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Ross, James, 1830-1884 / Wisconsin and her resources for remunerating capital and supporting labor
(1871)

Lumbering,   pp. 23-24 PDF (478.2 KB)


Production,   p. 24 PDF (234.5 KB)


Sheep husbandry,   pp. 24-25 PDF (450.8 KB)


Page 24


A. Winans and Charles Magee are also numbered among our
best lumbering firms.
                        PRODUCTIONSB.
  Shawano county is well adapted to the raising of winter wheat;
the winters are uniform and the snow covers the ground and pro-
tects the grain, the result being a yield- of from twenty-five to
thirty-five bushels per acre of very plump, bright wheat, that
produces the very best brand of flour. Oats, barley and, rye
grow well and produce heavy crops. Corn is raised in consider-
able quantities, but the ground is more profitable for winter
wheat. The soil is well adapted to hops. Broom corn yields a
good crop and furnishes work for the winter-the farmer manu-
facturing it into brooms. Potatoes yield bountifully, and are of
a most excellent quality. Onions, beets, carrots, parsnips and
all other root crops are grown with success. Grass lands yield
from one to three tons,of hay per acre, which finds a ready mar-
ket among the lumbermen. Other lumber camps afford the best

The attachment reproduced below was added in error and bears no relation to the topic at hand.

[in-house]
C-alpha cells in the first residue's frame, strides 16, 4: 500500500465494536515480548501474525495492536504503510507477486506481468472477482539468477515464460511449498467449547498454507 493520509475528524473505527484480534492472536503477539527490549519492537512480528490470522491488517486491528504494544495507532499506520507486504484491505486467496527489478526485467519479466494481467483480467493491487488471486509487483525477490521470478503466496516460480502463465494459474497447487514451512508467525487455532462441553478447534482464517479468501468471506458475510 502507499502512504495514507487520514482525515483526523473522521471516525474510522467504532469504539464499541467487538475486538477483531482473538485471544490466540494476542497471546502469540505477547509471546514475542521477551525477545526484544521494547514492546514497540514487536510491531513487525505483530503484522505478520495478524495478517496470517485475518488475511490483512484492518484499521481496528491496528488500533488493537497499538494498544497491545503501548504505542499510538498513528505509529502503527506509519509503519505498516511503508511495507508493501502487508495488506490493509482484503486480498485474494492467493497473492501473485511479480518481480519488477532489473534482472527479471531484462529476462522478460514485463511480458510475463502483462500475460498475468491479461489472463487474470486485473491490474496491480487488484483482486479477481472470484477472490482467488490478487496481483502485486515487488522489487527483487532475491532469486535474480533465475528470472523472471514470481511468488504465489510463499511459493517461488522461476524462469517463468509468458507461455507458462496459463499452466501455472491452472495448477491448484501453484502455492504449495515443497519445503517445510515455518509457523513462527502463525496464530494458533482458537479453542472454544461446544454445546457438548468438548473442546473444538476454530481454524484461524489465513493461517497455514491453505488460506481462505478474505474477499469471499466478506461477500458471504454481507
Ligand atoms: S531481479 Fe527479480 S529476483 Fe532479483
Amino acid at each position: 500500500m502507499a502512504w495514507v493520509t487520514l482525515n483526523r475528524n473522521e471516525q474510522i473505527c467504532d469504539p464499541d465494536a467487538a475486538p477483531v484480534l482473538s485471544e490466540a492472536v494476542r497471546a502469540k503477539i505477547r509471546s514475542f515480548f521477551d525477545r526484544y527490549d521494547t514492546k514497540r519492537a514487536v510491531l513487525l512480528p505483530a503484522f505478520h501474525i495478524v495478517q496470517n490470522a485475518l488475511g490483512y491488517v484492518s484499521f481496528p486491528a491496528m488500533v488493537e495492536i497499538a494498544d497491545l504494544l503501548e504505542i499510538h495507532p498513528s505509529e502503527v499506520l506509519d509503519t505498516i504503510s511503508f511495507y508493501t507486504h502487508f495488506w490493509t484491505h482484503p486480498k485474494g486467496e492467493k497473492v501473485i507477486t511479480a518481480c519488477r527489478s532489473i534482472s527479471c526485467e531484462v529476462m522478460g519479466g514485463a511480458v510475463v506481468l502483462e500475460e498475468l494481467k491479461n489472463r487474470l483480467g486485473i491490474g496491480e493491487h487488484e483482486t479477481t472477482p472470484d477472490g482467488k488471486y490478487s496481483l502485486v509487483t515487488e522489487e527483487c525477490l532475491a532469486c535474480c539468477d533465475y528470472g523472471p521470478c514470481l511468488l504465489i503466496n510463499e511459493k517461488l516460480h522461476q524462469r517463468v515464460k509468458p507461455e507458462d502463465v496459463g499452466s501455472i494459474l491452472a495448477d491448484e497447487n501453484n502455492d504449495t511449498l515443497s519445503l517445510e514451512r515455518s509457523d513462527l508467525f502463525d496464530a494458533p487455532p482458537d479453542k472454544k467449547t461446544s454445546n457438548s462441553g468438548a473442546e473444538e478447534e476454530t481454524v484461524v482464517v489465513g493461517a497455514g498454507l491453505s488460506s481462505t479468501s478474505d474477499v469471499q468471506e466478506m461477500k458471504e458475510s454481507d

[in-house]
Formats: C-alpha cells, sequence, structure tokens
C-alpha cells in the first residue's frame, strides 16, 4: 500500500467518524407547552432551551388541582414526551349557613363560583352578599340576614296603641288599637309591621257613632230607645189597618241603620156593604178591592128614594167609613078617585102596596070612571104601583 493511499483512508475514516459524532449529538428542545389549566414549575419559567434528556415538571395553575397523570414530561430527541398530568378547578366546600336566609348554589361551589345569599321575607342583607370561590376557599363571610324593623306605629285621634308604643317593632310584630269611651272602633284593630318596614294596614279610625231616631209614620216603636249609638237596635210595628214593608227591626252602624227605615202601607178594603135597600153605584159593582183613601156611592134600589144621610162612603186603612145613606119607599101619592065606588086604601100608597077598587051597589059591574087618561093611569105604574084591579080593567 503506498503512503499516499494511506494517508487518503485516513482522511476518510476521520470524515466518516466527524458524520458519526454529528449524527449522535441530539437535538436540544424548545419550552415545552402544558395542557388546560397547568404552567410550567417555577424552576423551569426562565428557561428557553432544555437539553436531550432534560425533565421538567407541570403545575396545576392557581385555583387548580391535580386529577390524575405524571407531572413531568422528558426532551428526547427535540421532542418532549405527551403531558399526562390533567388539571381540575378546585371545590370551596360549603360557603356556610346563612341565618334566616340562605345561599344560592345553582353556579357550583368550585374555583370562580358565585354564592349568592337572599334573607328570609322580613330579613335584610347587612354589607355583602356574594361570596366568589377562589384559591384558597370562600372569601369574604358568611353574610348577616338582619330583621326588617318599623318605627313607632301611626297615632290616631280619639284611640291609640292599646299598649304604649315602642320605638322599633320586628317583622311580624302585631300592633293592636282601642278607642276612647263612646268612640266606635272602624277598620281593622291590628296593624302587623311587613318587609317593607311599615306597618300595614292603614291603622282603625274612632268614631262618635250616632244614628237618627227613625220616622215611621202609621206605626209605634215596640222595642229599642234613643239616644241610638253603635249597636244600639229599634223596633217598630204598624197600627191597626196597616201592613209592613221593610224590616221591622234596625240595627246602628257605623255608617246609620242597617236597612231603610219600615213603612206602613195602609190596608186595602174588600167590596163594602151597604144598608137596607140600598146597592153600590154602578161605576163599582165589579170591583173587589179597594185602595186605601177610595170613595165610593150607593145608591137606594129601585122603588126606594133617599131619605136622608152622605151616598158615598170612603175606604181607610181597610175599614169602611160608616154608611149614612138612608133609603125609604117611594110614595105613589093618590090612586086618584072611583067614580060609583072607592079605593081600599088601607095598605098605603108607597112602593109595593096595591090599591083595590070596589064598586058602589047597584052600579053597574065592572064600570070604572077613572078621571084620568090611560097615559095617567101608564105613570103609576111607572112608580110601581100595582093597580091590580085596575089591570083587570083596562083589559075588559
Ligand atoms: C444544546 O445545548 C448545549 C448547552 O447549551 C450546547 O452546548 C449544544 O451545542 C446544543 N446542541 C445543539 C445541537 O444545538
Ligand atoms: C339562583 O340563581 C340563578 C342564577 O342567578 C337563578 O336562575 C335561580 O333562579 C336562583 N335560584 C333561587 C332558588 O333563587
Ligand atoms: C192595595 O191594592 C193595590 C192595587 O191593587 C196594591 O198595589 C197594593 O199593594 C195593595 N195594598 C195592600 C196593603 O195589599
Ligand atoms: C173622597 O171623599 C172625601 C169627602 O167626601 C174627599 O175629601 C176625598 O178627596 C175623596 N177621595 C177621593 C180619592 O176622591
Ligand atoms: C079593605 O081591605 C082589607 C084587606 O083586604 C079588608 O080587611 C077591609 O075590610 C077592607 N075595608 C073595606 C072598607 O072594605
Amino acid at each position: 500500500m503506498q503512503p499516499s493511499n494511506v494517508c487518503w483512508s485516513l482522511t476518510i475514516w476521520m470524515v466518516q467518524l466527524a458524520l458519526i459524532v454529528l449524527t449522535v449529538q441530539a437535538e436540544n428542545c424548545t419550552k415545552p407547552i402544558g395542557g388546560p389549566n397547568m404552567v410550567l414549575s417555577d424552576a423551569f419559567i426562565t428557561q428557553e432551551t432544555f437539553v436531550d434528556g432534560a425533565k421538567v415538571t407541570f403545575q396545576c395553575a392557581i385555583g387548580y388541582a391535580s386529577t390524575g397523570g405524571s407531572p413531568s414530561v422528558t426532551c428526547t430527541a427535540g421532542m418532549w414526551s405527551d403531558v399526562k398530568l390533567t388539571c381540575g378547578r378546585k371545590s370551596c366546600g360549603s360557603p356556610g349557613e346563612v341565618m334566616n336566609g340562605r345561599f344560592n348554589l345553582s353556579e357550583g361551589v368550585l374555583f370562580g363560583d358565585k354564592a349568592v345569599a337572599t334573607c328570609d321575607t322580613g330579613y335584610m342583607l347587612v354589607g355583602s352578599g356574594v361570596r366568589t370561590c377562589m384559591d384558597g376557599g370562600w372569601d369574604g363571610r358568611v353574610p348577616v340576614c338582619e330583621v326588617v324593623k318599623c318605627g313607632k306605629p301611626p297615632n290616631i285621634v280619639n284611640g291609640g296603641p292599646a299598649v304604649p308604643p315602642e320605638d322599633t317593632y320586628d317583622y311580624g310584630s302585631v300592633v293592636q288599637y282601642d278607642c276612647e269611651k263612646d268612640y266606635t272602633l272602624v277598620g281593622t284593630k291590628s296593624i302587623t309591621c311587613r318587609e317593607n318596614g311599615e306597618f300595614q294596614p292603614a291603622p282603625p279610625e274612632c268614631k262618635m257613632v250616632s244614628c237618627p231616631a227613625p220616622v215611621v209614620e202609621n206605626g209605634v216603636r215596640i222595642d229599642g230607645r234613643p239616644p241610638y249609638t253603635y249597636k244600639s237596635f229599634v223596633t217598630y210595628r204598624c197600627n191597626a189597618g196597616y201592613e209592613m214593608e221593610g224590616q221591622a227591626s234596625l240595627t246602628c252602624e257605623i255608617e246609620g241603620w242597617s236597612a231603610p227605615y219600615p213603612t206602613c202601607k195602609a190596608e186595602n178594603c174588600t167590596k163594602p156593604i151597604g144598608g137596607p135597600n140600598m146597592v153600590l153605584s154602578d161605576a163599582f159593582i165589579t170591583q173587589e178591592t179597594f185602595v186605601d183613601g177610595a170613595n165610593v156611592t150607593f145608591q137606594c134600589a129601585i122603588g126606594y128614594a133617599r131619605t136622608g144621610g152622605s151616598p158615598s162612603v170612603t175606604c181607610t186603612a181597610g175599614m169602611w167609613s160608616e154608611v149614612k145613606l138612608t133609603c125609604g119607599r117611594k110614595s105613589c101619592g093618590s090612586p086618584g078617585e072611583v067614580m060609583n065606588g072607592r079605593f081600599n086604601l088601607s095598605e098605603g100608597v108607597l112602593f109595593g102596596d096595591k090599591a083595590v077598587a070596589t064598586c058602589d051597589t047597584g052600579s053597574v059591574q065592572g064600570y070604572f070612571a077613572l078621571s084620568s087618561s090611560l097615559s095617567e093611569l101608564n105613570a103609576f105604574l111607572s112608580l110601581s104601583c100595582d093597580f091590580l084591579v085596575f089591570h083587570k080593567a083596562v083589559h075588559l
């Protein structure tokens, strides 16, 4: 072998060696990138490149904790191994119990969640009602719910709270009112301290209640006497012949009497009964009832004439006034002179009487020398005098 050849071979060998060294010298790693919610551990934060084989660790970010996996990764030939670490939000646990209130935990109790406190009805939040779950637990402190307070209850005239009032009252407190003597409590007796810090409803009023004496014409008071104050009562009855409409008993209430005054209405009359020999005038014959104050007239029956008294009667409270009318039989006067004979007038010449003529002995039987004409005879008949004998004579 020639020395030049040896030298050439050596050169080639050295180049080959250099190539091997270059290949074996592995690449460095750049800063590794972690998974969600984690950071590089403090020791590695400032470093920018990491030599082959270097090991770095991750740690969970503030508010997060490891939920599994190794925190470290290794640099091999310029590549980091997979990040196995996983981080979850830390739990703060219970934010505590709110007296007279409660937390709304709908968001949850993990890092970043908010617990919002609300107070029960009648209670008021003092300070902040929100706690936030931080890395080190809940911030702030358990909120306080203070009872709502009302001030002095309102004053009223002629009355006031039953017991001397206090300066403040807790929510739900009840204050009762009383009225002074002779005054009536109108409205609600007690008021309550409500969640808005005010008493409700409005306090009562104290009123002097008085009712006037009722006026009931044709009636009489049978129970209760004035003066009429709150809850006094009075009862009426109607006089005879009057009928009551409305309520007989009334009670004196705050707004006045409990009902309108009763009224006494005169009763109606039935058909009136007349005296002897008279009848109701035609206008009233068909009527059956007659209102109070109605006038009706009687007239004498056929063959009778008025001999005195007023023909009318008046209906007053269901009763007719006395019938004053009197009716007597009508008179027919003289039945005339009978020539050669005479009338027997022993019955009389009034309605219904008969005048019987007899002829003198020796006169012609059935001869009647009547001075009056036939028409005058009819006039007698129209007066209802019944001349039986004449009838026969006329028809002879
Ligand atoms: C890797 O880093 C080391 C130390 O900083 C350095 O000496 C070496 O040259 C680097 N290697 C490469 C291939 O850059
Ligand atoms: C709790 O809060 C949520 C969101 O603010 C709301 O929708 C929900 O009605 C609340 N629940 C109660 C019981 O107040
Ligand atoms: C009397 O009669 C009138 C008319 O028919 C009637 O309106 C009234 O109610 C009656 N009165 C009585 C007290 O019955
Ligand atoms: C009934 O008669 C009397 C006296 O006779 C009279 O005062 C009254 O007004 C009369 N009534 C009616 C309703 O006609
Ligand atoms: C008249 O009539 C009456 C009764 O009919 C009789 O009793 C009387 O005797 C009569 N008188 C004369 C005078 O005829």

kind of a market for all surplus farm products. Hay is seldom
below twenty dollars per ton and often as high as thirty dollars,
while oats, corn and wheat bring from twenty-five to fifty cents
per bushel more than at other parts of the State.
  The cultivation of the soil is successful and profitable; even a
casual observer cannot fail to acknowledge it. Nearly all the
settlers who came into the county from three to six years ago,
many of them penniless, are now worth from ten to fifteen thou-
sand dollars. Let those who doubt, look at the handsome farms
in the towns of Grant, Pella, Hartland, Angelica, or either of the
other towns, the substantial houses, horses, cattle, sheep, and
swine around them, the fields of wheat, oats and rye looking
over the fences, a sight that should gladden the heart of every
despondent farmer; let them see a property that would in Eu-
rope be valued at tens of thousands, and then consider all this is
the product of less than six years' work without capital, and the
most dubious must confess that farming is exceedingly profitable.
                      SAEP HUSBANDRY.
  The climate is unusually healthy for sheep, and there is always
a lively demand for mutton at good prices. The pasture lands


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